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First of all, sorry for my bad English, I hope you understand what I'm saying.

Here is my problem:

Lets assume i have an MVC application including standard router, controller, model(service) layer and some kind of db connector.
Model layer depends on a db connector, controllers depends on models/services and the top-level "application" class depends on routers and controllers.
My object hierarchy looks like this:

App -> ControllerFactory -> ServiceFactory -> DAO -> DbConnection

Perhaps, written above doesn't look like best application architecture ever, but i want to focus on the other thing:
When i'm trying to instantiate an App class i should pass all dependencies to the class instantiated; class dependencies, in turn, has their own dependencies and so on.
As a result I get all hierarchy stack instantiated at once. But what if i dont need to access the database in some cases; what if some controllers are used for rendering static templates without model interaction?
I mean, what if there are some special cases when class does not require its own dependencies(and in some cases it does)? Should i inject dependencies conditionaly or something?
I'm really stuck at this point and i don't know what to do.

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1 Answer 1

up vote 3 down vote accepted

Update: after re-reading carefully your question, here is another advice: yes, every class has different dependencies.

Don't inject every object into every other object. For example, some services might need DAOs, so inject them. But if a service doesn't need a DAO, don't inject any DAO.

The rest of my answer is valid if you have (for example) a service that needs a DAO (and thus a DB connection) not for every method.

What you may be looking for is lazy injection.

It is the act of injecting a dependency not loaded, so that the object is loaded only if/when used.

In conrete terms, that means injecting a proxy object, that would look like and behave exactly like the original object (for example, the db connection).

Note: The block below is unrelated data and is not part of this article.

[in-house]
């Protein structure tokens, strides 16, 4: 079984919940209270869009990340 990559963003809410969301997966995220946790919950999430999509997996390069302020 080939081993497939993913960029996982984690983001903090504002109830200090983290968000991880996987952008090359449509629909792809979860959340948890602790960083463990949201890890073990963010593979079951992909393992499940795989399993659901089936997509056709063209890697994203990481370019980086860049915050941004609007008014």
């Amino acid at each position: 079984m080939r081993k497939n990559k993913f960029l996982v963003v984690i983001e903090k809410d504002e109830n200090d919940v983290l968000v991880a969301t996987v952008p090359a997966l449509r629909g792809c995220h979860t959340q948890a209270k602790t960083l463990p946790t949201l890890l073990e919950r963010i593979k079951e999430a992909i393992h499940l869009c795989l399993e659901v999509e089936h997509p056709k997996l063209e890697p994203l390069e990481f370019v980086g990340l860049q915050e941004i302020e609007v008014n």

Several DI container (frameworks) support this so you don't have to create proxies yourself. I'll take as an example PHP-DI (I work on that project FYI).

Here is an example using annotations:

use DI\Annotation\Inject;

class Example {
     * @Inject(lazy=true)
     * @var My\Class
    protected $property;

     * @Inject({ "param1" = {"lazy"=true} })
    public function method(My\Class $param1) {

Of course if you don't want to use annotations you can use any other configuration you want (PHP, YAML, …). Here is the same example by configuring the container in pure PHP:

    ->withProperty('property', 'My\Class', true)
    ->withMethod('method', array('param1' => array(
            'name' => 'My\Class',
            'lazy' => true,

See more in the documentation about Lazy Injection.

Note: you may not be using a Container for now (and that's not a problem), but for tackling lazy injection this is a fair amount of work and you might need to start considering using one.

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using proxy is a really good idea, i'll try it, thanks! –  Vitaly Muminov Jul 25 '13 at 7:25

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